Apple is reportedly going to introduce its new Deep Fusion computational photography feature in a soon-to-come iOS 13 developer beta. Presumably, that will be the first beta version of iOS 13.2. And while there have been reports that the dev beta is already out, that does not appear to be the case. Here’s what you should know.
What Is Deep Fusion?
If you need a refresher on what Deep Fusion is, it’s a new proprietary image processing system that Apple SVP Phil Schiller called “computational photography mad science.”
That’s fairly vague. Just know that Deep Fusion is a machine-learning platform that will make your photos look even better — if you take them on an iPhone 11, iPhone 11 Pro or iPhone 11 Pro Max.
Essentially, the system relies on the new A13 Bionic and Neural Engine to carry out machine learning-based, pixel-by-pixel processing and optimization of images. It’ll enhance the texture and detail of images, as well as reduce noise.
Apple says the system will kick in automatically when a device detects an image taken in medium lighting and it’s aimed primarily at indoor photographs. Whether it does activate seems dependent on which lens you’re currently using.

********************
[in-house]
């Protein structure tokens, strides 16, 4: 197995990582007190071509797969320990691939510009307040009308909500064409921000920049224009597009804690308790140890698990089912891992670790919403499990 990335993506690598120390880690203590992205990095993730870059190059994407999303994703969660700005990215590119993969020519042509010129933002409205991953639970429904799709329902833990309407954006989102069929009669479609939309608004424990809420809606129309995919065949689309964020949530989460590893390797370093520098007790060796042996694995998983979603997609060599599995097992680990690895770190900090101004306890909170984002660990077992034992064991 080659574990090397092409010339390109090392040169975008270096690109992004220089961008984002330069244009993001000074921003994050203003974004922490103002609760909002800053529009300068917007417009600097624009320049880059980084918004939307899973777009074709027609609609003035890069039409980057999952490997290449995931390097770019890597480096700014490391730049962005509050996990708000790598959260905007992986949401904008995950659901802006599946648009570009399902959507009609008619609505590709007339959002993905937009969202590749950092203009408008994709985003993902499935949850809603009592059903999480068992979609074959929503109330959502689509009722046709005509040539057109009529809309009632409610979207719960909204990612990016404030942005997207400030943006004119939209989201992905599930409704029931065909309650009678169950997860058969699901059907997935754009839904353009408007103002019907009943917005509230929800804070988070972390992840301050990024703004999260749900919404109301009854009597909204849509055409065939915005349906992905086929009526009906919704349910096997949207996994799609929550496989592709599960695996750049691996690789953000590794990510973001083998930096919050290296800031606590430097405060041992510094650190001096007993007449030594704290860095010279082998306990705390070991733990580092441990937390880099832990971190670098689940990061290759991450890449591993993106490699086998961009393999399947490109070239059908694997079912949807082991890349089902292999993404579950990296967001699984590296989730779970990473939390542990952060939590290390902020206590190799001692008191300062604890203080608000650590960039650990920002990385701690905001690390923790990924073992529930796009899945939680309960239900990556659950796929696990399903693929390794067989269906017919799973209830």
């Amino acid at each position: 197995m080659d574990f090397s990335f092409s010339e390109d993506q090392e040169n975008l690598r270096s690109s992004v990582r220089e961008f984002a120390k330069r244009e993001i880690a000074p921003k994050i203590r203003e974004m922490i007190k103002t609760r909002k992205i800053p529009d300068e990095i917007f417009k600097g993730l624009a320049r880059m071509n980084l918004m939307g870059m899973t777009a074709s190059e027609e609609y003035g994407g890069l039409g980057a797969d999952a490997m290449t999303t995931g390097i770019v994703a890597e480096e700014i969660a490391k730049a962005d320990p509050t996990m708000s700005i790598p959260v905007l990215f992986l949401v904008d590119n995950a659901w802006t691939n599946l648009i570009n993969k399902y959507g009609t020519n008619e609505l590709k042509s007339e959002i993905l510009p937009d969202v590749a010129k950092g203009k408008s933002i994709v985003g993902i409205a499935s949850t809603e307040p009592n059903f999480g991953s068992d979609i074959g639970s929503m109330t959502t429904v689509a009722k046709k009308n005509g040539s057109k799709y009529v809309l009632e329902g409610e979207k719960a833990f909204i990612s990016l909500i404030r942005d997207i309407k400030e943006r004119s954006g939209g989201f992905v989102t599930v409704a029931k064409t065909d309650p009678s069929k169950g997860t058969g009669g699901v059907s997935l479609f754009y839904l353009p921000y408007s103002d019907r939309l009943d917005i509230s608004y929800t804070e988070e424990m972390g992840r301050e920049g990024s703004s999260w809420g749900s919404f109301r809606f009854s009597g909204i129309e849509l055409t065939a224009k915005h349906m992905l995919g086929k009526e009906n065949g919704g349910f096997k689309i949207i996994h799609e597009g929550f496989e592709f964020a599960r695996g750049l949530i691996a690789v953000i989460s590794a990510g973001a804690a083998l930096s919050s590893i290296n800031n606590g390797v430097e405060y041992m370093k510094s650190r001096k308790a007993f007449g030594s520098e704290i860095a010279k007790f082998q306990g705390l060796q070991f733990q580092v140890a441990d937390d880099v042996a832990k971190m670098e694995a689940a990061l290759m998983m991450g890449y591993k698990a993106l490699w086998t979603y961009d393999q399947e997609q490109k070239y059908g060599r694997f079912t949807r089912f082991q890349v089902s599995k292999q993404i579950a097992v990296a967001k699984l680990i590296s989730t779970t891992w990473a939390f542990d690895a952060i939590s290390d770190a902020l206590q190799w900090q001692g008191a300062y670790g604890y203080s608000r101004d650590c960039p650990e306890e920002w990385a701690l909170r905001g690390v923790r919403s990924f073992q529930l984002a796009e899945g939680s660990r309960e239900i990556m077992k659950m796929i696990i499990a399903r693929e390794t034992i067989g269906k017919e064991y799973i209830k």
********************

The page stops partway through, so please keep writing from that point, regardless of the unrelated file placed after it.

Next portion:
- For example, photos taken with the wide-angle lens will tend to use Smart HDR by default in brightly lit scenes.
- If you’re shooting in medium or low light, Deep Fusion will be enabled.
How it actually works is pretty complicated. But, in a nutshell, it’ll take a series of images that Apple’s machine learning algorithms will merge and combine. From there, it’ll process each pixel of the image to increase detail.
The end result is some top-tier photography, thanks to computers. There will be noticeable improvements in skin transitions, clothing detail and crispness around the edges of moving subjects.
Because the processing and optimization is complex, it’ll take some time — about 1 second. In the meantime, Apple will show you a temporary shot until your iPhone quickly replaces it with the actual Deep Fusion image.
Unlike the new iPhone Night Mode, Deep Fusion will happen in the background and there won’t be any option to toggle it off. And also unlike Night Mode, it did not launch concurrently with this year’s iPhones.
That’s all well and good, but when will iPhone 11 and iPhone 11 users actually be able to use Deep Fusion? At this point, it’s not clear.
When Is It Coming Out?
While it’s possible that a dev beta will be seeded later today, Apple typically releases new beta builds before 12 p.m. Pacific Time. If we’re going on precedent, you should probably not expect a new beta build today.
On the other hand, today’s reporting does suggest that the next developer beta build of iOS 13 will introduce Deep Fusion. Presumably, that will end up being iOS 13.2 beta 1.
As far as when that beta version will be released, we don’t know. But it could still come sometime this week.